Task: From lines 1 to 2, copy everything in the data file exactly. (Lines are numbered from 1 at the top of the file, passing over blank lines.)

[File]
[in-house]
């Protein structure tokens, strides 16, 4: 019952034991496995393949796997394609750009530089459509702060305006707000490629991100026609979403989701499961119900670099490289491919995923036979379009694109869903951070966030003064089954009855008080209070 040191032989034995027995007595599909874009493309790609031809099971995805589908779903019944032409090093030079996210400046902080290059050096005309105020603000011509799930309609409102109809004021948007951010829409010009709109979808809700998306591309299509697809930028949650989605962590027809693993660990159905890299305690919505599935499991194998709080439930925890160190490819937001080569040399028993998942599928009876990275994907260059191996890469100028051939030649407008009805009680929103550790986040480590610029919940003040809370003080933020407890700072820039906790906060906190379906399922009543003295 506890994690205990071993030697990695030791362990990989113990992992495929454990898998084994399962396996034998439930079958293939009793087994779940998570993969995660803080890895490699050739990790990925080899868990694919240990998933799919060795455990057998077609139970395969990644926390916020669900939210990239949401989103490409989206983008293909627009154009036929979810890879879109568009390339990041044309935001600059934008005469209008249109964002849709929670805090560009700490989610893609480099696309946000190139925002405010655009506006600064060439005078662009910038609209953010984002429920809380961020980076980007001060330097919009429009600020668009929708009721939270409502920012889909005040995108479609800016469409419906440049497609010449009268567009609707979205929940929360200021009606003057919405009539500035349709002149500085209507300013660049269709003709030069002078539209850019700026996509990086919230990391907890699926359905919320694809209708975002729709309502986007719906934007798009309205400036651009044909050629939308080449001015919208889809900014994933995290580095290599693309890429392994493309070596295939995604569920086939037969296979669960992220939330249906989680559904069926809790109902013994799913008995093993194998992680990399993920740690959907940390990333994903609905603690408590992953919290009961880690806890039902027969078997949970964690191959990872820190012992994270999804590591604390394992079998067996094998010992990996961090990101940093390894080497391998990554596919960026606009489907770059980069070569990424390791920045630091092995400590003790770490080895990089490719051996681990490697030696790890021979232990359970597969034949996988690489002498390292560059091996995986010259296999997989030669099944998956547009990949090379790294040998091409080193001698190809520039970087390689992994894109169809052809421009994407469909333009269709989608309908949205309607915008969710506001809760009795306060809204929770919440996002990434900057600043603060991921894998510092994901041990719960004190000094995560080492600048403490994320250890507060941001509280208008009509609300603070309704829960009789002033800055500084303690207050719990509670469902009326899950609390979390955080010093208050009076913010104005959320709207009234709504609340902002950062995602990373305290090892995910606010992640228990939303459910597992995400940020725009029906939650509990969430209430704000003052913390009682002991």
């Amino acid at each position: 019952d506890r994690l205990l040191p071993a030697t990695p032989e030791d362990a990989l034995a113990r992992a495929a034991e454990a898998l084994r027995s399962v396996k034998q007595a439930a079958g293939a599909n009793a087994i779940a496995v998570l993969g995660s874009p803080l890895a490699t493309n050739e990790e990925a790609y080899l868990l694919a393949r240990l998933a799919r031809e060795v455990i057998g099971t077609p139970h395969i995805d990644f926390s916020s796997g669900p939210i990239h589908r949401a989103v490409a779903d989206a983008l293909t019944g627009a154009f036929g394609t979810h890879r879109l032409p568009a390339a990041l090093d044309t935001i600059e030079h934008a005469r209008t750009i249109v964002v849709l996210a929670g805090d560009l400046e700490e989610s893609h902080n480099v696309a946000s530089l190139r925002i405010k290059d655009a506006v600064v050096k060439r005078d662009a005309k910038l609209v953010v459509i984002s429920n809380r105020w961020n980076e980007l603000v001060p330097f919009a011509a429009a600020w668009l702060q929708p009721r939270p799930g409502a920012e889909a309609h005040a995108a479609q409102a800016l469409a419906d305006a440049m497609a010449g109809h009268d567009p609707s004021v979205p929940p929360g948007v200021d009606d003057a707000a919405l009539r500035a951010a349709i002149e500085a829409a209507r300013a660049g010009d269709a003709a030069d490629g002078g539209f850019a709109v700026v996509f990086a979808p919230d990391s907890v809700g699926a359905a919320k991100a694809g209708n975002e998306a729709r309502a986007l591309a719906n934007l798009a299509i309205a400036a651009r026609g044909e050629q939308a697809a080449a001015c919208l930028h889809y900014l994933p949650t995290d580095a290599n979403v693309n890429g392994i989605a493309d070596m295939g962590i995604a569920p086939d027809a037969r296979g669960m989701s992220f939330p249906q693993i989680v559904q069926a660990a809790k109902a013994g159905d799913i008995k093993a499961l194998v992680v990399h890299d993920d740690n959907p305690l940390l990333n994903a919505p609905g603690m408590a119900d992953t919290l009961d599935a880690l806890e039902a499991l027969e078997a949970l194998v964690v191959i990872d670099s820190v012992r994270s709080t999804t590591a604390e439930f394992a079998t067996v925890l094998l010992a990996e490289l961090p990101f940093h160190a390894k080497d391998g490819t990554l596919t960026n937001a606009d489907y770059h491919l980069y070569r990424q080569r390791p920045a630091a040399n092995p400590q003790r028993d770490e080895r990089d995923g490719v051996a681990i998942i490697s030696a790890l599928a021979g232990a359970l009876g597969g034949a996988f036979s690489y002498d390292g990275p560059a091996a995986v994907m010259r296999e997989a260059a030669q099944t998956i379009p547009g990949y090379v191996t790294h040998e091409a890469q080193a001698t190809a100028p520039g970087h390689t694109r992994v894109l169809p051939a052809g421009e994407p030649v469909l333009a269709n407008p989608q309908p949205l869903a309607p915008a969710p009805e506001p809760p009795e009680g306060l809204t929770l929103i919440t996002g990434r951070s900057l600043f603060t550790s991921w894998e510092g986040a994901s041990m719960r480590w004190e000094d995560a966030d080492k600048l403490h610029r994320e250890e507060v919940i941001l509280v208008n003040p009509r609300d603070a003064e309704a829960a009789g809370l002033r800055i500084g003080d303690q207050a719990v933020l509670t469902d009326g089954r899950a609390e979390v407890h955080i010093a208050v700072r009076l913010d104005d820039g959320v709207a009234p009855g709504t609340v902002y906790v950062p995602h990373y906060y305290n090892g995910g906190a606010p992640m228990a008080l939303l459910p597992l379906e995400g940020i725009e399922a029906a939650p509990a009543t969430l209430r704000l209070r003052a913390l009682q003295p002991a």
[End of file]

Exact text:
[in-house]
């Protein structure tokens, strides 16, 4: 019952034991496995393949796997394609750009530089459509702060305006707000490629991100026609979403989701499961119900670099490289491919995923036979379009694109869903951070966030003064089954009855008080209070 040191032989034995027995007595599909874009493309790609031809099971995805589908779903019944032409090093030079996210400046902080290059050096005309105020603000011509799930309609409102109809004021948007951010829409010009709109979808809700998306591309299509697809930028949650989605962590027809693993660990159905890299305690919505599935499991194998709080439930925890160190490819937001080569040399028993998942599928009876990275994907260059191996890469100028051939030649407008009805009680929103550790986040480590610029919940003040809370003080933020407890700072820039906790906060906190379906399922009543003295 506890994690205990071993030697990695030791362990990989113990992992495929454990898998084994399962396996034998439930079958293939009793087994779940998570993969995660803080890895490699050739990790990925080899868990694919240990998933799919060795455990057998077609139970395969990644926390916020669900939210990239949401989103490409989206983008293909627009154009036929979810890879879109568009390339990041044309935001600059934008005469209008249109964002849709929670805090560009700490989610893609480099696309946000190139925002405010655009506006600064060439005078662009910038609209953010984002429920809380961020980076980007001060330097919009429009600020668009929708009721939270409502920012889909005040995108479609800016469409419906440049497609010449009268567009609707979205929940929360200021009606003057919405009539500035349709002149500085209507300013660049269709003709030069002078539209850019700026996509990086919230990391907890699926359905919320694809209708975002729709309502986007719906934007798009309205400036651009044909050629939308080449001015919208889809900014994933995290580095290599693309890429392994493309070596295939995604569920086939037969296979669960992220939330249906989680559904069926809790109902013994799913008995093993194998992680990399993920740690959907940390990333994903609905603690408590992953919290009961880690806890039902027969078997949970964690191959990872820190012992994270999804590591604390394992079998067996094998010992990996961090990101940093390894080497391998990554596919960026606009489907770059980069070569990424390791920045630091092995400590003790770490080895990089490719051996681990490697030696790890021979232990359970597969034949996988690489002498390292560059091996995986010259296999997989030669099944998956547009990949090379790294040998091409080193001698190809520039970087390689992994894109169809052809421009994407469909333009269709989608309908949205309607915008969710506001809760009795306060809204929770919440996002990434900057600043603060991921894998510092994901041990719960004190000094995560080492600048403490994320250890507060941001509280208008009509609300603070309704829960009789002033800055500084303690207050719990509670469902009326899950609390979390955080010093208050009076913010104005959320709207009234709504609340902002950062995602990373305290090892995910606010992640228990939303459910597992995400940020725009029906939650509990969430209430704000003052913390009682002991």